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Posted on Sat, Sep 15, 2012 : 4:58 p.m.

Your chance to grade Michigan's performance against UMass

By Pete Cunningham

The Michigan football team took care of business on Saturday. Not only did the Wolverines soundly defeat visiting UMass 63-13, and thoroughly dominate every aspect of the game, but -- for you gamblers out there -- they covered the massive 45.5 point spread.

Michigan football reporter Kyle Meinke passed out the individual grades for the Wolverines and, unsurprisingly, most received stellar marks.

Now it's your chance to grade the Wolverines' offensive, defensive, special teams, coaching and overall performance.


The first team offense remained on the field for the first three quarters, then took a well deserved break in the fourth. Several individuals had career days and nine different players scored touchdowns for the Wolverines.


The defense looked a little shaky in the second quarter, the only frame in which UMass scored, but besides that looked pretty solid.

Special Teams

Not much special teams to speak of, except for a bunch of fair catches by Jeremy Gallon. Maybe he should have taken a couple more chances?


Did they pull Denard too late, or was this a perfect coaching performance by Michigan's staff?


What overall grade would you give the team?

Pete Cunningham covers sports for



Sun, Sep 16, 2012 : 1:59 p.m.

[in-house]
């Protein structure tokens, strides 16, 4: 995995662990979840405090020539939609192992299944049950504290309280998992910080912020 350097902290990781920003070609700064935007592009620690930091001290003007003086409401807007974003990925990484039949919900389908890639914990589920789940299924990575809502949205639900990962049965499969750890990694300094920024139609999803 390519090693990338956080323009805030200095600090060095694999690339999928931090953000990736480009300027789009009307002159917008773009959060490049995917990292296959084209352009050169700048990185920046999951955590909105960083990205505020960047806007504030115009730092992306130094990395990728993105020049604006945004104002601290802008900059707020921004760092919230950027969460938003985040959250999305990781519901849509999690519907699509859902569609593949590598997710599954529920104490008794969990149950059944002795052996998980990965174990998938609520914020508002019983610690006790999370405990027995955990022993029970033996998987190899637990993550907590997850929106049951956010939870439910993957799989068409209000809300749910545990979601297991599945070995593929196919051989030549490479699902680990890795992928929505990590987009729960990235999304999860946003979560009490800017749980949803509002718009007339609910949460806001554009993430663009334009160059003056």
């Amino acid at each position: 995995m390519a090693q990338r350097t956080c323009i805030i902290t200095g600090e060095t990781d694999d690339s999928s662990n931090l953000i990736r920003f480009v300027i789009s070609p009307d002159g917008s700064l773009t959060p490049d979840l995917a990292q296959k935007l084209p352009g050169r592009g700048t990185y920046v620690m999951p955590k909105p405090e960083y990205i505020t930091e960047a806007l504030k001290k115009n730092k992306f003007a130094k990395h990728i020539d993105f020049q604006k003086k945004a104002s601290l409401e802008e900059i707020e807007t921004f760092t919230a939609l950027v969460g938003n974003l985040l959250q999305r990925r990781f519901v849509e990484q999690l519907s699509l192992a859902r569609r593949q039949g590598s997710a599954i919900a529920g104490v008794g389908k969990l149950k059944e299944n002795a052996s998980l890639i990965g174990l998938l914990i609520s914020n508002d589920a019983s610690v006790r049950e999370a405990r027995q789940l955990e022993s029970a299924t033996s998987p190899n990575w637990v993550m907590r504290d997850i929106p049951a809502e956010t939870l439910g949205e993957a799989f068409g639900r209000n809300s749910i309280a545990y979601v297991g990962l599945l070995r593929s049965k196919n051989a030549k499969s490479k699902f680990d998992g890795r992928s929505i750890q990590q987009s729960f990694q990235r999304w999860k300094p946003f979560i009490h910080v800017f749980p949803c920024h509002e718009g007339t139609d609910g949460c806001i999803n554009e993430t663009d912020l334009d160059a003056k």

So they beat up a noncompetitive team. SO WHAT.


Sun, Sep 16, 2012 : 12:12 p.m.

Would love to see a comparison of Denard's accomplishments compared to Henne, Navarre, others. Did they get great stats from playing non-competitive teams? How are stats influenced by number of games? How do stats compare if you only include conference games? IMHO, from my recollection of some of these players, yardage only tells part of the story. I don't recall that Navarre, Henne, or Brady were as inaccurate, or through as many panic passes, as does Denard.


Sun, Sep 16, 2012 : 6:48 a.m.

Hmm, if the purpose of football is to score the most points (while inhibiting scoring by the other team) then a good team vs bad team is no real comparison. Michigan exceeded the predicted 45 point point spread by 5 points: the predicted margin was said to be an historic first for Michigan. So naturally we are influenced by this example of exceeding expectation. That's happy news but no real measure of where the Wolverines are now or will be at the end of this season. Rather: some expected gains lay with such things as giving younger players actual experience and further seasoning units like their defense (which had to play longer because Michigan scored 63 points with 8:46 remaining in the 4th quarter. This is very rapid scoring, which meant the defense had to come back on the field after just brief periods of rest (and had to do it at least 9 times in 60 minutes of play). Of course, Mattison rotated in "fresh players" more quickly too and that's what gave some freshmen early exposure to the playing experience. I'd not be too concerned with the 2nd quarter let-down by the defense, either. That's because there's a rhythm of ups & downs for every team in every game. In addition, the players knew early on they had the upper hand and would win - this affects any athlete's sense of urgency. As for coaching: I think it's obvious that Hoke & Co. used this game for some of the above reasons. They were clear about using younger players after their senior players gained a sufficient point margin. I think Coach Hoke's expression and manner after the game (as seen on TV), was serious and reflective. There was some back-slapping and smiling on the part of the players but I think all of the coaches were taking stock of what they'd observed during the game. The only real disappointment, IMO, was that Denard threw a number of bullets that sailed beyond the reach of his receivers (again).